Grants can be a bit of a double-edged sword for startups. Cash in the bank to do what you set out to do is the motivator, but the application itself can sometimes make it seem an impossible task. Our take on it is that when there is a suitable competition, and you feel your project would fit within scope, then you can't afford not to apply for what is, essentially, free money.
Business grants and research grants can come in various formats — academic grants, government, sector-specific or project-specific (such as to develop a vaccine), or even grants put up by private companies to further the field (such as blockchain or biotechs). Keep in mind all these locations when searching for opportunities to find funding.
We compiled our top tips for success from our team who have worked on dozens of small business grant applications:
What new business grants are available?
Set reminders in your calendar to periodically search for competitions.
When you find them announced, add it into your calendar with a link for a week or so before it opens to give yourself time to register interest. Add in submission deadlines and key times such as timezone and time of day you need to submit by. Next, add your colleagues to the invites and block out time in their calendar to ensure you have everyone you need to do a great job.
Plan to submit in good time, no one wants that last-minute panic attack.
When you find a start up business grant competition that you think you can apply for, see if you can research previous awards, to get an idea of the type, size and ambition needed to be successful. Start planning what you will do as part of the competition before it starts, particularly the deliverables, what differs to your business as usual plans, the limits on where the project begins, ends and the interaction with the rest of your team.
When you start writing, the most important aspect is to tell a compelling story.
The questions can get quite specific, so its important to not get too lost in detail. Think about the potential impact and spell it out clearly — my favourite tool for this is the 'so what?' rule. If you have written something, and a person would read it and not see the big picture, benefit, or how it justifies the money, add in your "so we can X". Just those few words can bring it together for a reviewer who is tired, grumpy, and reading 50 of these.
Don't forget to be honest about the risks. Ignore them and the reviewer will think you didn't realise it and the project is not fully thought through.
Identify, score and list out your mitigating plans. Even if you don't have a plan to minimise that risk, at least be honest so the reviewer knows this is a well put together and considered plan.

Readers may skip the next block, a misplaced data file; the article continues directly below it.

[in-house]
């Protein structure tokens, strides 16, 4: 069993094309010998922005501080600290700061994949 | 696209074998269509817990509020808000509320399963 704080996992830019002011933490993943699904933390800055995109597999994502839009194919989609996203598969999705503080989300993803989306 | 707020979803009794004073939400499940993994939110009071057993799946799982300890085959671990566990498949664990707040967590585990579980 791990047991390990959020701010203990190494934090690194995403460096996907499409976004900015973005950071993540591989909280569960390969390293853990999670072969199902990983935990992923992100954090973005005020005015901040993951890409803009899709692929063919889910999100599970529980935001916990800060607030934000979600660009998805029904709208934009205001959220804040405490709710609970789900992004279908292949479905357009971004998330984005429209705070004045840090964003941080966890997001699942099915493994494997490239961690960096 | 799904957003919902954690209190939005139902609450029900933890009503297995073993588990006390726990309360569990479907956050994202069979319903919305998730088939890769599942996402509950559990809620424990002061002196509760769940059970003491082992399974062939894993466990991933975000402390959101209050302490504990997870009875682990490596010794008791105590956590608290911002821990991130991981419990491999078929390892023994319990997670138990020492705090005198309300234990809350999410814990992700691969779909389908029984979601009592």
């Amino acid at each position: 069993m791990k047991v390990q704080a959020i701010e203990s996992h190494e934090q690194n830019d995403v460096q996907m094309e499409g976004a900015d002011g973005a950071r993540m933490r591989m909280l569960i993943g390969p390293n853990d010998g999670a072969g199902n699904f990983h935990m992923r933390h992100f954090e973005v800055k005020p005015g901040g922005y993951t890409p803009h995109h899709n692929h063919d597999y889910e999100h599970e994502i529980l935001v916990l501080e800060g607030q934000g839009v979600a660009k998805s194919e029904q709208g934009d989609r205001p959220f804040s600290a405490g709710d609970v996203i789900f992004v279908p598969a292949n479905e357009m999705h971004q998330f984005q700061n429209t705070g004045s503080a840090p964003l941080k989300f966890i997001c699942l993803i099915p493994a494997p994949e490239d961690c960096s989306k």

Divide and delegate. It's great to keep one voice, particularly across similar types of questions eg technical or financial, but most applications will be too much for one person to tackle alone, so spread between the team. Keep checking in and reviewing each others work, so you are all driving at the same points and not diverging or mentioning something in one area but not another.
Find out who will review the application and get as much relevant feedback as possible. Where you can, try to contact ex-employees to get a feel for reviewer styles. There are specific bodies who can help with this, sometimes for free, such as the Knowledge Transfer Network. Other paid organisations can help with the review and can be worth while if you this is your first application.
Lastly, get feedback from anyone and everyone. Ask your friends, family and colleagues to all review for comprehension (remember your reviewer may not be an industry expert), and basic things like grammar and spelling.
Get super granular with your finances.
It's really worth putting in the time to go fully bottom up and calculate all your needs.
If you win, you might not be able to change too much, so you need to really think through finances, to ensure you have accounted for everything. Think through all suppliers, review your monthly spend and categories to check you didn't miss anything.
Our preferred way is to start with what you spend today, check out all the spend areas and then start thinking what needs to change to achieve X. Do you need new lab equipment? More team members, and therefore, more taxes?
To be honest, free money is always good, so it makes sense to apply where you can. Don't be put off if you apply and get rejected, or if writing feels like a dark art, it comes with practice and you will improve with feedback. It's worth getting right if you are going to put in time or effort, so take it seriously and give it 150%.
Finally, be ready for when you succeed, as that hiring plan might come around sooner than you thought. Good luck!
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